Thursday, June 23, 2011

Almost in Heaven

I battled with the right words to begin this blog post, but I realized that words cannot do justice to the experiences of the last 24 hours. I will do my best to explain the day’s activities, but I should let the readers know that my words can never correspond with the feelings or sights I experienced.
 The day began at 5 am with a walk through Aguas Calientes, a small mountain town just outside of Machu Picchu. The air was chilly as we boarded the bus that would take us into history. Being surrounded by the Andes is quite the thrill, especially because the cloudy mist covers the grassy, lush mountaintops. Standing at 5 foot 4, I’m used to feeling relatively small. However, in a place where the surrounding mountains stand at 12,000 ft on average, I felt like an ant staring up at the rest of the universe.
 As the bus tumbled over the gravelly, winding road, the Huayna Picchu Mountain was slowly uncovered, unveiling over 500 years of history. Sprawled out at the base of Machu Picchu and Huayna Picchu mountains is the great Inca civilization that was hidden from the Spaniards and the rest of society until 1911. Due to earthquakes, only 60% of the buildings in Machu Picchu are completely original, but the pure genius of the Incas shines through the architecture. The Incas had great respect for the Sun, and Machu Picchu’s layout is based on this culture. We were lucky enough to be there the day after the Winter Solstice, the biggest celebration in the Peruvian and Incan calendar.
On this day, the Sun shines at certain points within the Incan temples, and this reflects their worship and respect. For example, the Incan sundial still shows the exact geometry of the twelve-month calendar, corresponding flawlessly with the sun's rays. Also incredible, the stones within the Machu Picchu buildings are built in a trapezoid shape to enhance strength and durability. It amazed me that the Incas were able to build ramps to transport these 20-ton stones, let alone carve them into trapezoids. We spent the first hour of our tour gawking at the incredible sunrise over Machu Picchu and learning about this incredible civilization.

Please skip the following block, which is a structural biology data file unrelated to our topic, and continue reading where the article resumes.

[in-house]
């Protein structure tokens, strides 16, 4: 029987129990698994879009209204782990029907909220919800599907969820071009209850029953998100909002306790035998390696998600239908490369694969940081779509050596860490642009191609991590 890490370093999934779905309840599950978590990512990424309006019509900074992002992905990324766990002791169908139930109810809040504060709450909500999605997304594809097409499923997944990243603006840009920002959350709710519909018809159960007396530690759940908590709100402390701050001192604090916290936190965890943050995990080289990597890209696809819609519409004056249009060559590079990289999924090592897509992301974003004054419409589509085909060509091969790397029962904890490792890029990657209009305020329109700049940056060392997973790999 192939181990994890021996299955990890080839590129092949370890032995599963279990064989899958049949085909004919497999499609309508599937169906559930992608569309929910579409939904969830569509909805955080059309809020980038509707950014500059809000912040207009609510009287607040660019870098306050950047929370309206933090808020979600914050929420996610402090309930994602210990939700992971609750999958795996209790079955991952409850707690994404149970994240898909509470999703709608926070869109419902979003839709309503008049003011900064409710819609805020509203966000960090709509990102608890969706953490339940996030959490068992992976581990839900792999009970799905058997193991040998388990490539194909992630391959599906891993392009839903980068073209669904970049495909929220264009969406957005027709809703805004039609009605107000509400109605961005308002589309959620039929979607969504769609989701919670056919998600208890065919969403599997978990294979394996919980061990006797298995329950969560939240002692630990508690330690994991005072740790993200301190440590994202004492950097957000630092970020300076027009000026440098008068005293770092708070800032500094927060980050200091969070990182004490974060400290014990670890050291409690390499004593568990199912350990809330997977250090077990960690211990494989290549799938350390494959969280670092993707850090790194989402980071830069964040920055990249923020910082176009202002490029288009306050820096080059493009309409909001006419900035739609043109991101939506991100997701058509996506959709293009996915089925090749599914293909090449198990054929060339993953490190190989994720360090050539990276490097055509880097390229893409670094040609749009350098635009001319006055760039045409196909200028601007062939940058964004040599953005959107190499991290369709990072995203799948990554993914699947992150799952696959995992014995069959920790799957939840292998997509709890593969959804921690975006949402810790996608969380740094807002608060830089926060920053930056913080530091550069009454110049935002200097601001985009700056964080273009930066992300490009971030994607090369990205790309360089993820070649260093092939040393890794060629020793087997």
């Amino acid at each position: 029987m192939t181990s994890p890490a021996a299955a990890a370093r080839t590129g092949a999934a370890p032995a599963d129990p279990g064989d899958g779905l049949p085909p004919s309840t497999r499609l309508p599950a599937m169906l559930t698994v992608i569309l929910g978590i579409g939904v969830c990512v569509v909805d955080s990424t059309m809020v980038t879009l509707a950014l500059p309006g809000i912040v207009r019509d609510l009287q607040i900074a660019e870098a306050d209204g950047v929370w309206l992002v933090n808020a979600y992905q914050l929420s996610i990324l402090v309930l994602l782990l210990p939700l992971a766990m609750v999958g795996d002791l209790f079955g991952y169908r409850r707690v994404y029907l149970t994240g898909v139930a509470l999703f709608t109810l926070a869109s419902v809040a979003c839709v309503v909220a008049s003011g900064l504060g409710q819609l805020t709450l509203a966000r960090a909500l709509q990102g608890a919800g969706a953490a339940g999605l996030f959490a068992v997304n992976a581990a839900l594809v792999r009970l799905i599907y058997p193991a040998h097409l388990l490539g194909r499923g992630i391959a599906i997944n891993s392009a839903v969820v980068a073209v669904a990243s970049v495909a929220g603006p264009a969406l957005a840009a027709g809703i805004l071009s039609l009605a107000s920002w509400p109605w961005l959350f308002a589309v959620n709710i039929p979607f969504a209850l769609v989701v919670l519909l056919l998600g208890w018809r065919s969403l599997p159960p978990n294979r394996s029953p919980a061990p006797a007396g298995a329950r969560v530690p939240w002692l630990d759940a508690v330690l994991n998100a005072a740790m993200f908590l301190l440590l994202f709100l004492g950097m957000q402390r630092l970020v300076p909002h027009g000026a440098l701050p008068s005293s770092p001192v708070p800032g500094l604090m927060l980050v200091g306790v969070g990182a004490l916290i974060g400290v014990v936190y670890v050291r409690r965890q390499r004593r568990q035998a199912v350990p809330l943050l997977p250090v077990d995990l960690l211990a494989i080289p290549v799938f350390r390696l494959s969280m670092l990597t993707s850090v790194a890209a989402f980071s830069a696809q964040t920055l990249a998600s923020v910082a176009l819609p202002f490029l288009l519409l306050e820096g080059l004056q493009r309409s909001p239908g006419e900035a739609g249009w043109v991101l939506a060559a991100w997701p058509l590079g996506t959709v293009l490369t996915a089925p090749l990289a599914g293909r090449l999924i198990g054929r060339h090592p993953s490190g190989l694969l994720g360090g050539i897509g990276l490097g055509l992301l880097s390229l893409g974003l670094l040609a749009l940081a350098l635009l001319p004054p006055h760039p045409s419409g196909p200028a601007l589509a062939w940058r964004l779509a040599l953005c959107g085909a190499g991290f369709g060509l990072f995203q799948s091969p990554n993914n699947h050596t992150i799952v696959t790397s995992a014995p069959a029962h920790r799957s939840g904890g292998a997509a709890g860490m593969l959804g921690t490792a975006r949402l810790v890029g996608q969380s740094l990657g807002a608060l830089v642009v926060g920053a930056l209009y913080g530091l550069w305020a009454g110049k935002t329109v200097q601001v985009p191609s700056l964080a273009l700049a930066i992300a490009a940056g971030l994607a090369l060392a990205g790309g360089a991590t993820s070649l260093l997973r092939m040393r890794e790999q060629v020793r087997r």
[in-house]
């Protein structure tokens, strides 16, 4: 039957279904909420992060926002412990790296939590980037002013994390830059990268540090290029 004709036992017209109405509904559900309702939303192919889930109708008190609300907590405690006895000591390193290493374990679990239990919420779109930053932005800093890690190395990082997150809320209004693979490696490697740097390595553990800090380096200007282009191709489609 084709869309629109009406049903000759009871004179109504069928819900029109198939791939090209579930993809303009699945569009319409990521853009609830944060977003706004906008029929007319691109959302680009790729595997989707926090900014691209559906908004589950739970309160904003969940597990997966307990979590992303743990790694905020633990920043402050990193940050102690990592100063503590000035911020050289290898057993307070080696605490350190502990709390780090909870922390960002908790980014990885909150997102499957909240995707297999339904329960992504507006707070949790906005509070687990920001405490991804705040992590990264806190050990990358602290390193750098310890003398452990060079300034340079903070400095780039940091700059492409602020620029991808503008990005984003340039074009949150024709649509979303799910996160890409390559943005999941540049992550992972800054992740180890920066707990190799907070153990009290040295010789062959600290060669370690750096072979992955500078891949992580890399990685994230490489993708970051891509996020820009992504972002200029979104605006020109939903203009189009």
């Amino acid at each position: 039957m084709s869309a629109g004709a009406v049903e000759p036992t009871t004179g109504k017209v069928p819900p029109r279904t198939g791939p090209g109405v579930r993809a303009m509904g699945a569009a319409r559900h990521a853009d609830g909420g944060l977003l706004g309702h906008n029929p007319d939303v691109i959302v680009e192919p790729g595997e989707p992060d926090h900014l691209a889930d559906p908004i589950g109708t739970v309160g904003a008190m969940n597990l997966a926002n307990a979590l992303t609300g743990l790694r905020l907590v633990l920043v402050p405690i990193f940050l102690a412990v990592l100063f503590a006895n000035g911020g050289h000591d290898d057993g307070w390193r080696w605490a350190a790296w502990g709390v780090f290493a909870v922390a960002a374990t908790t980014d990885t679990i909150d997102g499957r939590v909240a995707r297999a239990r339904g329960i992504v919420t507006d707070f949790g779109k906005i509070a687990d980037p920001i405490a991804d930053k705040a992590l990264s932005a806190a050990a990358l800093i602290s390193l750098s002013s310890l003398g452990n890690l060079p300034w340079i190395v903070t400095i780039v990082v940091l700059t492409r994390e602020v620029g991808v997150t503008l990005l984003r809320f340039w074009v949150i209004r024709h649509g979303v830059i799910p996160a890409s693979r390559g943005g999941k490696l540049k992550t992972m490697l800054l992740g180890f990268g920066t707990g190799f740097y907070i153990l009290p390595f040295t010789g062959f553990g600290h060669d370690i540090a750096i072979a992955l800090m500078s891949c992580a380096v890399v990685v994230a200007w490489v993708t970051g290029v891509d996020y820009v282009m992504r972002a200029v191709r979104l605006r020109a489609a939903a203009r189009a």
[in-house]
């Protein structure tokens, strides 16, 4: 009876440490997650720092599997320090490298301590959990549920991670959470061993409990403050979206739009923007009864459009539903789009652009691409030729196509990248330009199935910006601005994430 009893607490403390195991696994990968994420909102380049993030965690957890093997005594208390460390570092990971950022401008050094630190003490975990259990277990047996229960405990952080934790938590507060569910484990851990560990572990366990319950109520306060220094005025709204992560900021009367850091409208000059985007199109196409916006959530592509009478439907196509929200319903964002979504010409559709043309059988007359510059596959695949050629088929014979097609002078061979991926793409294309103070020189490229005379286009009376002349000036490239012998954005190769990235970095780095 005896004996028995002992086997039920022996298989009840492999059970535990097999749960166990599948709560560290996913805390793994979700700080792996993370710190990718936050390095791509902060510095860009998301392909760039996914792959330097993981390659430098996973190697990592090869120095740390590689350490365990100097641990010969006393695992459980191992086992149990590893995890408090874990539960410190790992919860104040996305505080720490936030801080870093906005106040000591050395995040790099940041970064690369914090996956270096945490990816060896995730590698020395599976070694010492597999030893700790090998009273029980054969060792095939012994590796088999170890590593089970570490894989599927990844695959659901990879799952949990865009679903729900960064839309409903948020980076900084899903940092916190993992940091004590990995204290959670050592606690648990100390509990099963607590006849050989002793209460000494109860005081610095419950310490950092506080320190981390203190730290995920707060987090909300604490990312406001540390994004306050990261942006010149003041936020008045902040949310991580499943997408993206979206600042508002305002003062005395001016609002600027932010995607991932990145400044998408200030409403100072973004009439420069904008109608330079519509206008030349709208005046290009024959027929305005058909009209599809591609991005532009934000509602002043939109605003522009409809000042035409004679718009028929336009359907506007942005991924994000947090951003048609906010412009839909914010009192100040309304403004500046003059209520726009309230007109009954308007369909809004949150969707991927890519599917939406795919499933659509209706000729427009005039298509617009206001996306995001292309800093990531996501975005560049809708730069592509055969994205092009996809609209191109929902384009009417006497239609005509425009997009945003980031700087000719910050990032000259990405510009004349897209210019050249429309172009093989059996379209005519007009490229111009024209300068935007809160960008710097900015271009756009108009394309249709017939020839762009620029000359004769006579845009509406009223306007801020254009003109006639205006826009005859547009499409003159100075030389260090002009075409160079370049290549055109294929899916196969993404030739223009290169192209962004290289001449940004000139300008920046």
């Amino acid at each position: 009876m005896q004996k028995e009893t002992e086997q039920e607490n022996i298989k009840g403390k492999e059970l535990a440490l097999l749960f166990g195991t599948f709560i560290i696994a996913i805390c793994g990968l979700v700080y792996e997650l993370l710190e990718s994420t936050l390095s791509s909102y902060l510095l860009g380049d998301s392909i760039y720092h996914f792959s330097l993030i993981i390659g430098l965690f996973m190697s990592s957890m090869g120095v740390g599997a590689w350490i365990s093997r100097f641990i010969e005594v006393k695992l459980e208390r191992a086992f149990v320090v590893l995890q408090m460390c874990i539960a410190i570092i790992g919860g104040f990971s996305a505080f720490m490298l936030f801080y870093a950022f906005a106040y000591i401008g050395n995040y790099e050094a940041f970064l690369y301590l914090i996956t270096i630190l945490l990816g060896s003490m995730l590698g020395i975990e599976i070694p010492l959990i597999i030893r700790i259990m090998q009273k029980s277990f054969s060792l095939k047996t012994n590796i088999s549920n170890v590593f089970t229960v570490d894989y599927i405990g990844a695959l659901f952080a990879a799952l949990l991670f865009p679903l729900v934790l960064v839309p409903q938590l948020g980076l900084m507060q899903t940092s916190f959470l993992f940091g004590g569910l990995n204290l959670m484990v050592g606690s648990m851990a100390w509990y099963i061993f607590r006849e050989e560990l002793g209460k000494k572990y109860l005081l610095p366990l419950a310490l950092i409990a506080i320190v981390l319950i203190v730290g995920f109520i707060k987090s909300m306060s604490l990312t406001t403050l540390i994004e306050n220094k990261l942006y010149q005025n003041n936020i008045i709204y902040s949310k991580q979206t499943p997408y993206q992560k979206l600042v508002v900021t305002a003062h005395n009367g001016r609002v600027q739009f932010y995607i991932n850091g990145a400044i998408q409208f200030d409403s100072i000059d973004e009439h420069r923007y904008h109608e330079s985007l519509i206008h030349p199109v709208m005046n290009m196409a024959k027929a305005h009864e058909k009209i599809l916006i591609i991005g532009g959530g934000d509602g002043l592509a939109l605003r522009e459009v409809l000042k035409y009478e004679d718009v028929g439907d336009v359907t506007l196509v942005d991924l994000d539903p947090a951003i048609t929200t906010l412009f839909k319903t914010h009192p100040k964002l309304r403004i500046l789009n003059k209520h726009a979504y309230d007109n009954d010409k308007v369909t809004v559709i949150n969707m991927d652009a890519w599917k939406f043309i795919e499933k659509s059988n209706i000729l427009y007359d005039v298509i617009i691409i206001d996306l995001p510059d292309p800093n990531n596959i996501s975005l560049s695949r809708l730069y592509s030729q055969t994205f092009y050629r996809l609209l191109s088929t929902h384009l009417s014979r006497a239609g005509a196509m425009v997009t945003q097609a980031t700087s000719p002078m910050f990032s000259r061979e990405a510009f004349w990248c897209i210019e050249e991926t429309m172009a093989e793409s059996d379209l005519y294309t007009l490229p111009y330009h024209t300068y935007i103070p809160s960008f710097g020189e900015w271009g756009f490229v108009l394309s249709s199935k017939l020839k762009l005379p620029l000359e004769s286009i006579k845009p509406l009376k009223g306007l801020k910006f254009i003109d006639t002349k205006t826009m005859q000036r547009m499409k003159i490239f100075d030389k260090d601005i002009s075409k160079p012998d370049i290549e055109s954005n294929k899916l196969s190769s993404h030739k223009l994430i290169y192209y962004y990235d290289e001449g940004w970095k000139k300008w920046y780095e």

As a group, we decided to take on the task of climbing Machu Picchu Mountain. This is a relatively new hike for tourists; most opt to hike the Huayna Picchu Mountain. Knowing that it would be a 3-hour trek, we set off up the mountain. After a few minutes, I knew this would be a significant challenge.  At some points in the hike, I was literally climbing up the slate rocks and struggling to make it to the next flat platform, my heart pounding.  We hiked up 10,000 ft, and there wasn’t a single step that I didn’t think about stopping. By the time I stepped on the summit, I was overcome with a feeling of invincibility. If I could climb this mountain, I can make it through anything. The view was nothing less than worth it. I was left breathless, but not from fatigue. It was the beauty of silence and the freshest air filling my lungs that left me speechless and moved to tears. If I reached my hands up, my fingertips would have touched heaven. I truly believe that completing this adventure can change a person for the better, and I would recommend it to anyone of any age. Just bring sunblock. J
I am now currently in Lima awaiting the plane ride to Piura. We finally will begin our Community Health Clinical, and I am so excited. I am ready to fall in love with the people of Piura all over again, and this time, be able to give them basic health care and education. Stay tuned, this is still the beginning!

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